However, there is enough variability in the reports to suggest more than two species, especially since these reports come from across the globe, and in nature it is rare for a single species to be so widespread. The sizes reported cover a wide range, from a bit bigger than twenty-five feet (the accepted longest length of any known octopus) to ship-sized.

Some of these reports, namely those from the ocean, could be mistaken reports of the giant squid. In folklore and mythology, the giant octopus and giant squid are almost hopelessly confused. Long ago, reports of large sea monsters with tentacles were generally lumped together under the label kraken. Sometimes the two proposed species of gigantic octopus are called the "kraken octopus" (for the smaller kind) and the "colossal octopus" (for the kind big enough to threaten ships). Unproven types of gigantic octopus have also received local names in the regions where they are reported, such as rogu-tomu for the gigantic octopus of Tahiti.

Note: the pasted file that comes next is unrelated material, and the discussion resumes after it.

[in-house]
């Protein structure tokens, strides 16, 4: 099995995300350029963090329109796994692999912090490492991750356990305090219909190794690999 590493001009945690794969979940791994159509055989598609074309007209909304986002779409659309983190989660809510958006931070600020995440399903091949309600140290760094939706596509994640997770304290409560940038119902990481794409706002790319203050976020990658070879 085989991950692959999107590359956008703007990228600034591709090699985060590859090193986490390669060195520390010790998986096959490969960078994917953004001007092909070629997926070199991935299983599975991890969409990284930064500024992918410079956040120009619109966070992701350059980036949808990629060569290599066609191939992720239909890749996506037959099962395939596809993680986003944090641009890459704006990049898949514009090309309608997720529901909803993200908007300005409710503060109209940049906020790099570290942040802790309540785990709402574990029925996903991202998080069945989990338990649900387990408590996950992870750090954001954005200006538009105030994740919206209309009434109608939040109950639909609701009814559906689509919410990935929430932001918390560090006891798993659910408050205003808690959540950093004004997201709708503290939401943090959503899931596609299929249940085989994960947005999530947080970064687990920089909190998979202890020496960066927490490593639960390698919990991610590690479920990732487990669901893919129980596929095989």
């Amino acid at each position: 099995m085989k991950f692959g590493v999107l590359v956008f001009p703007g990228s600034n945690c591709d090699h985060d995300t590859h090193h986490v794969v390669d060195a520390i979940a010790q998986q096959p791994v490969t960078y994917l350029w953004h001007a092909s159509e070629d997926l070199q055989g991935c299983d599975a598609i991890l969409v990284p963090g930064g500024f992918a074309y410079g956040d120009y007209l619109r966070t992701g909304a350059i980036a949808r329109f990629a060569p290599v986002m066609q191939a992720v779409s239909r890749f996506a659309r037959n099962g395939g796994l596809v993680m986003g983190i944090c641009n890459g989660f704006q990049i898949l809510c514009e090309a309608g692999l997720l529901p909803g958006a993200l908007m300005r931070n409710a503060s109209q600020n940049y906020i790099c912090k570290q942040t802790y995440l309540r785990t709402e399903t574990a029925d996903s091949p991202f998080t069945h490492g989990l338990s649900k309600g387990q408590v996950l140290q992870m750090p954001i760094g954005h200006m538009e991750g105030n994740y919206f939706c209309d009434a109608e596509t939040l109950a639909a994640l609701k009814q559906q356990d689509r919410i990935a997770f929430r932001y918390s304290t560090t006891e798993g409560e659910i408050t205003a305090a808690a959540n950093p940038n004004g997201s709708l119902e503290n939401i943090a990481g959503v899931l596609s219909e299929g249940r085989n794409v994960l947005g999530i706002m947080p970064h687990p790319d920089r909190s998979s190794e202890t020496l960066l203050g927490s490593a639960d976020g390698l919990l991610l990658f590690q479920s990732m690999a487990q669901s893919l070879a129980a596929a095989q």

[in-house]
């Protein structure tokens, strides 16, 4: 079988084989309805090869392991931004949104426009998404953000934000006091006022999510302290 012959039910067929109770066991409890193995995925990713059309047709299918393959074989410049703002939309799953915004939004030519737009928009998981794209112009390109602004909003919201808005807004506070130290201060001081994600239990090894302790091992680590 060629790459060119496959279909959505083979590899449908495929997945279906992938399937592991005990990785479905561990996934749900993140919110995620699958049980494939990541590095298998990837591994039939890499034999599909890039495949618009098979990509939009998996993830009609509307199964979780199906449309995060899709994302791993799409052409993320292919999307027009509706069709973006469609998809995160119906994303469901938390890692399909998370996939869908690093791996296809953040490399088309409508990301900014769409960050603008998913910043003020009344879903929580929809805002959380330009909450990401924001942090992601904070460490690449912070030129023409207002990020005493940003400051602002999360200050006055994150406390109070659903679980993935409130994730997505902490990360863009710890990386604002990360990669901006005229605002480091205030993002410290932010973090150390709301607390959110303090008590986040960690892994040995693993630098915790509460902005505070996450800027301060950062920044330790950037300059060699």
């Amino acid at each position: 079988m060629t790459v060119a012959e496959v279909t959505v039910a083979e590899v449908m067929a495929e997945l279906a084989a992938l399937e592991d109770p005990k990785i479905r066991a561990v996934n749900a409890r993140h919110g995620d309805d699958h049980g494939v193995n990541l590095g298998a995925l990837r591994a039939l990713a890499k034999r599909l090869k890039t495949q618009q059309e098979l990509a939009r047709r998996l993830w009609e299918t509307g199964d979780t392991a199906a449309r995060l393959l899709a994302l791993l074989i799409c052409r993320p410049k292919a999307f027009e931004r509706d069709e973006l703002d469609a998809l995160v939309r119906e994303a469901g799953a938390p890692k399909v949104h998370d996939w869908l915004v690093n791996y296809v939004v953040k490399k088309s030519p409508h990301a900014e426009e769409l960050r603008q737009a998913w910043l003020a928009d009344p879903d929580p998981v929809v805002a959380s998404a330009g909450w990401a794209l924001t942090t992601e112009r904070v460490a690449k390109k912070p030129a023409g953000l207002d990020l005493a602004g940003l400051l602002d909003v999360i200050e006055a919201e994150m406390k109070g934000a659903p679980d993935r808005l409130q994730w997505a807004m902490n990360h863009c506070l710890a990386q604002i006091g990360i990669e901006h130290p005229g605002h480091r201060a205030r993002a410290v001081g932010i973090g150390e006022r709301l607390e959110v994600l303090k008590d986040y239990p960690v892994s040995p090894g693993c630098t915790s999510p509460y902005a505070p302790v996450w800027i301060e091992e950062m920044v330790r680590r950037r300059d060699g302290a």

In many cases, local legends stretch back into the past for as far as anyone is able to research. In other words, if you consider these legends to be evidence, then the evidence has a long history. Some of these legends cast gigantic octopuses as natural creatures, with roles similar to the roles of ordinary animals. Other times, these legends cast giant octopuses as supernatural sea monsters, or as forms taken by shapeshifting vengeful sea gods.